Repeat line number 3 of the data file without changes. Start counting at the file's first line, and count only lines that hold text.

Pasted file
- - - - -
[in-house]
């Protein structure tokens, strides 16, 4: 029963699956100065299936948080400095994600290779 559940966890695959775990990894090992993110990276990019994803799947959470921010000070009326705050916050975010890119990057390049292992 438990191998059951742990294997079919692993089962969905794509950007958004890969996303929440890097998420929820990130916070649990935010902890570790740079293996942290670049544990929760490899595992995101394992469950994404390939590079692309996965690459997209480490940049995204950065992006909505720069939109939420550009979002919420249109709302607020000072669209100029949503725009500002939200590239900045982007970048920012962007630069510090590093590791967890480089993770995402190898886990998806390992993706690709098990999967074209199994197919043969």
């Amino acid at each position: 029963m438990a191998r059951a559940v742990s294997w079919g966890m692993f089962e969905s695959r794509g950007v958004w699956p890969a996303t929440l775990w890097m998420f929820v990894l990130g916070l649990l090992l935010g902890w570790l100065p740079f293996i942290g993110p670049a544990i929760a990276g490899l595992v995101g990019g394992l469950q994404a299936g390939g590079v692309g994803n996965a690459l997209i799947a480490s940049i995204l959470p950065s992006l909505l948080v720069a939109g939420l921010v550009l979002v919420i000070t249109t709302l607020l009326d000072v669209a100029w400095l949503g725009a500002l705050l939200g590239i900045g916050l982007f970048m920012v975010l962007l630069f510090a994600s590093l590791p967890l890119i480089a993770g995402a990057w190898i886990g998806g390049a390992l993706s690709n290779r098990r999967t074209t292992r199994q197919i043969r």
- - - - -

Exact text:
């Amino acid at each position: 029963m438990a191998r059951a559940v742990s294997w079919g966890m692993f089962e969905s695959r794509g950007v958004w699956p890969a996303t929440l775990w890097m998420f929820v990894l990130g916070l649990l090992l935010g902890w570790l100065p740079f293996i942290g993110p670049a544990i929760a990276g490899l595992v995101g990019g394992l469950q994404a299936g390939g590079v692309g994803n996965a690459l997209i799947a480490s940049i995204l959470p950065s992006l909505l948080v720069a939109g939420l921010v550009l979002v919420i000070t249109t709302l607020l009326d000072v669209a100029w400095l949503g725009a500002l705050l939200g590239i900045g916050l982007f970048m920012v975010l962007l630069f510090a994600s590093l590791p967890l890119i480089a993770g995402a990057w190898i886990g998806g390049a390992l993706s690709n290779r098990r999967t074209t292992r199994q197919i043969r």